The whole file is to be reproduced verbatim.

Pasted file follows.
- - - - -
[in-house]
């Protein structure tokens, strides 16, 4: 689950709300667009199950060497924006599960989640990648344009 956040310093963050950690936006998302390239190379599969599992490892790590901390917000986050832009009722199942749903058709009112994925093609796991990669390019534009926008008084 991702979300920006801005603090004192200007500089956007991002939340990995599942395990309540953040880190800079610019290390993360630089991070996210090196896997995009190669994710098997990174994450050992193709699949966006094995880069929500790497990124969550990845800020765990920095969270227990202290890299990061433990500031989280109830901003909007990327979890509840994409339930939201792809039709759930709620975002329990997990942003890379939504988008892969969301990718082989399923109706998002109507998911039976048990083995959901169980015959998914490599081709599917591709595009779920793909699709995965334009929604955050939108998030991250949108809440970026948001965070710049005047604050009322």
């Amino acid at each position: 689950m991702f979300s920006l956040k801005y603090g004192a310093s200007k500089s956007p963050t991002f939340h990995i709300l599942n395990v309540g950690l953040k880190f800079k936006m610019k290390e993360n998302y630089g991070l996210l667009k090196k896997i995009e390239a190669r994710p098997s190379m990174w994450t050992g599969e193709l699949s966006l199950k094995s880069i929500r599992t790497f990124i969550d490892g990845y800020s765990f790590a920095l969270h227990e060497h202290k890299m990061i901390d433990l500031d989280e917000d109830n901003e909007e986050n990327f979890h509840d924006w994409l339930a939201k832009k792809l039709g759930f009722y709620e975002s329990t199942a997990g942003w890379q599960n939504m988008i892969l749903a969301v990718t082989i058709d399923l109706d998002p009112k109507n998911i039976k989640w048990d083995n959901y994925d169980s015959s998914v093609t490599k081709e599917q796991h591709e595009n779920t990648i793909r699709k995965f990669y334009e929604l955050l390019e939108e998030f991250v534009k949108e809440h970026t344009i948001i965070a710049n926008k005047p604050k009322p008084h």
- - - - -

[in-house]
């Protein structure tokens, strides 16, 4: 689950709300667009199950060497924006599960989640990648344009 956040310093963050950690936006998302390239190379599969599992490892790590901390917000986050832009009722199942749903058709009112994925093609796991990669390019534009926008008084 991702979300920006801005603090004192200007500089956007991002939340990995599942395990309540953040880190800079610019290390993360630089991070996210090196896997995009190669994710098997990174994450050992193709699949966006094995880069929500790497990124969550990845800020765990920095969270227990202290890299990061433990500031989280109830901003909007990327979890509840994409339930939201792809039709759930709620975002329990997990942003890379939504988008892969969301990718082989399923109706998002109507998911039976048990083995959901169980015959998914490599081709599917591709595009779920793909699709995965334009929604955050939108998030991250949108809440970026948001965070710049005047604050009322």
């Amino acid at each position: 689950m991702f979300s920006l956040k801005y603090g004192a310093s200007k500089s956007p963050t991002f939340h990995i709300l599942n395990v309540g950690l953040k880190f800079k936006m610019k290390e993360n998302y630089g991070l996210l667009k090196k896997i995009e390239a190669r994710p098997s190379m990174w994450t050992g599969e193709l699949s966006l199950k094995s880069i929500r599992t790497f990124i969550d490892g990845y800020s765990f790590a920095l969270h227990e060497h202290k890299m990061i901390d433990l500031d989280e917000d109830n901003e909007e986050n990327f979890h509840d924006w994409l339930a939201k832009k792809l039709g759930f009722y709620e975002s329990t199942a997990g942003w890379q599960n939504m988008i892969l749903a969301v990718t082989i058709d399923l109706d998002p009112k109507n998911i039976k989640w048990d083995n959901y994925d169980s015959s998914v093609t490599k081709e599917q796991h591709e595009n779920t990648i793909r699709k995965f990669y334009e929604l955050l390019e939108e998030f991250v534009k949108e809440h970026t344009i948001i965070a710049n926008k005047p604050k009322p008084h």